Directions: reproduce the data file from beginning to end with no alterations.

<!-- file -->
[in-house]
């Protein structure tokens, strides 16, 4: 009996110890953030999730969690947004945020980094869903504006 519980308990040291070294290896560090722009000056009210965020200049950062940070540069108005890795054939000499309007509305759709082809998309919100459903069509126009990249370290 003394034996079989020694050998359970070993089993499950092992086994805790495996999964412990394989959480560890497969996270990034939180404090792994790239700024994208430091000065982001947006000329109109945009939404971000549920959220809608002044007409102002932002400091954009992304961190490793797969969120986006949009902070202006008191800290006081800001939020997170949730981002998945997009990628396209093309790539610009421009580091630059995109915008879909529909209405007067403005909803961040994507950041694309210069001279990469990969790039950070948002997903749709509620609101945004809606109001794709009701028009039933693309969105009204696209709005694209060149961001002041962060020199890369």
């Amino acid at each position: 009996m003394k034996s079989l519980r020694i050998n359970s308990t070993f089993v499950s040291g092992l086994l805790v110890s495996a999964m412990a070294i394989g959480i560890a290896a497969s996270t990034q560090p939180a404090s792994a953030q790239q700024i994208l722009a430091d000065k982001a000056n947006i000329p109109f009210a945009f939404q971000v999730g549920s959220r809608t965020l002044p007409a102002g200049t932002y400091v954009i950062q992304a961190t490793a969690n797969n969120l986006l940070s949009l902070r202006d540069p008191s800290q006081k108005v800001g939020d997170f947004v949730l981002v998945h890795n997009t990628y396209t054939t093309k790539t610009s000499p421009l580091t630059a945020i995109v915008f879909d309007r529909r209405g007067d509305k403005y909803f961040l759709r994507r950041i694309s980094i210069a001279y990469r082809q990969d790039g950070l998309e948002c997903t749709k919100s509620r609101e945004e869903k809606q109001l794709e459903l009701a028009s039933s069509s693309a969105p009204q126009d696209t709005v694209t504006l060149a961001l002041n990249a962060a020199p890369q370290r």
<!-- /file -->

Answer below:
[in-house]
């Protein structure tokens, strides 16, 4: 009996110890953030999730969690947004945020980094869903504006 519980308990040291070294290896560090722009000056009210965020200049950062940070540069108005890795054939000499309007509305759709082809998309919100459903069509126009990249370290 003394034996079989020694050998359970070993089993499950092992086994805790495996999964412990394989959480560890497969996270990034939180404090792994790239700024994208430091000065982001947006000329109109945009939404971000549920959220809608002044007409102002932002400091954009992304961190490793797969969120986006949009902070202006008191800290006081800001939020997170949730981002998945997009990628396209093309790539610009421009580091630059995109915008879909529909209405007067403005909803961040994507950041694309210069001279990469990969790039950070948002997903749709509620609101945004809606109001794709009701028009039933693309969105009204696209709005694209060149961001002041962060020199890369």
């Amino acid at each position: 009996m003394k034996s079989l519980r020694i050998n359970s308990t070993f089993v499950s040291g092992l086994l805790v110890s495996a999964m412990a070294i394989g959480i560890a290896a497969s996270t990034q560090p939180a404090s792994a953030q790239q700024i994208l722009a430091d000065k982001a000056n947006i000329p109109f009210a945009f939404q971000v999730g549920s959220r809608t965020l002044p007409a102002g200049t932002y400091v954009i950062q992304a961190t490793a969690n797969n969120l986006l940070s949009l902070r202006d540069p008191s800290q006081k108005v800001g939020d997170f947004v949730l981002v998945h890795n997009t990628y396209t054939t093309k790539t610009s000499p421009l580091t630059a945020i995109v915008f879909d309007r529909r209405g007067d509305k403005y909803f961040l759709r994507r950041i694309s980094i210069a001279y990469r082809q990969d790039g950070l998309e948002c997903t749709k919100s509620r609101e945004e869903k809606q109001l794709e459903l009701a028009s039933s069509s693309a969105p009204q126009d696209t709005v694209t504006l060149a961001l002041n990249a962060a020199p890369q370290r």